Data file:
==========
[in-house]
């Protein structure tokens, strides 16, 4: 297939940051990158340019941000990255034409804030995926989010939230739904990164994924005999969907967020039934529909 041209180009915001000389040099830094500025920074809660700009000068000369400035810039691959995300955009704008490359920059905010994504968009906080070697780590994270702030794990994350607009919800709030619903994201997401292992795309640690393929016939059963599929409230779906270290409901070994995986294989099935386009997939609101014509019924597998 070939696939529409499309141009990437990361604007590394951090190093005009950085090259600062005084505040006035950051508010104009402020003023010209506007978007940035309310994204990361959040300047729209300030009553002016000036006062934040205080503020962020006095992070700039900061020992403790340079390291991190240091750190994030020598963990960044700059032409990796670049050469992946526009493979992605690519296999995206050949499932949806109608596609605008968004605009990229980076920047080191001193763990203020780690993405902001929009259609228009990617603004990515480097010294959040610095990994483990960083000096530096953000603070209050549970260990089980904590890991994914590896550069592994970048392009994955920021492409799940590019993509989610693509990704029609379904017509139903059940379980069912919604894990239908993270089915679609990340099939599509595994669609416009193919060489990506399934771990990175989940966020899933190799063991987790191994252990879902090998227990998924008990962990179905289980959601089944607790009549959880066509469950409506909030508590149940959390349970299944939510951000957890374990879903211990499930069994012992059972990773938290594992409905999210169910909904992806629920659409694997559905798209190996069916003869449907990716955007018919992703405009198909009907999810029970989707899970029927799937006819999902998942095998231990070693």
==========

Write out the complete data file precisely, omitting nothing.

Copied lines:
[in-house]
């Protein structure tokens, strides 16, 4: 297939940051990158340019941000990255034409804030995926989010939230739904990164994924005999969907967020039934529909 041209180009915001000389040099830094500025920074809660700009000068000369400035810039691959995300955009704008490359920059905010994504968009906080070697780590994270702030794990994350607009919800709030619903994201997401292992795309640690393929016939059963599929409230779906270290409901070994995986294989099935386009997939609101014509019924597998 070939696939529409499309141009990437990361604007590394951090190093005009950085090259600062005084505040006035950051508010104009402020003023010209506007978007940035309310994204990361959040300047729209300030009553002016000036006062934040205080503020962020006095992070700039900061020992403790340079390291991190240091750190994030020598963990960044700059032409990796670049050469992946526009493979992605690519296999995206050949499932949806109608596609605008968004605009990229980076920047080191001193763990203020780690993405902001929009259609228009990617603004990515480097010294959040610095990994483990960083000096530096953000603070209050549970260990089980904590890991994914590896550069592994970048392009994955920021492409799940590019993509989610693509990704029609379904017509139903059940379980069912919604894990239908993270089915679609990340099939599509595994669609416009193919060489990506399934771990990175989940966020899933190799063991987790191994252990879902090998227990998924008990962990179905289980959601089944607790009549959880066509469950409506909030508590149940959390349970299944939510951000957890374990879903211990499930069994012992059972990773938290594992409905999210169910909904992806629920659409694997559905798209190996069916003869449907990716955007018919992703405009198909009907999810029970989707899970029927799937006819999902998942095998231990070693």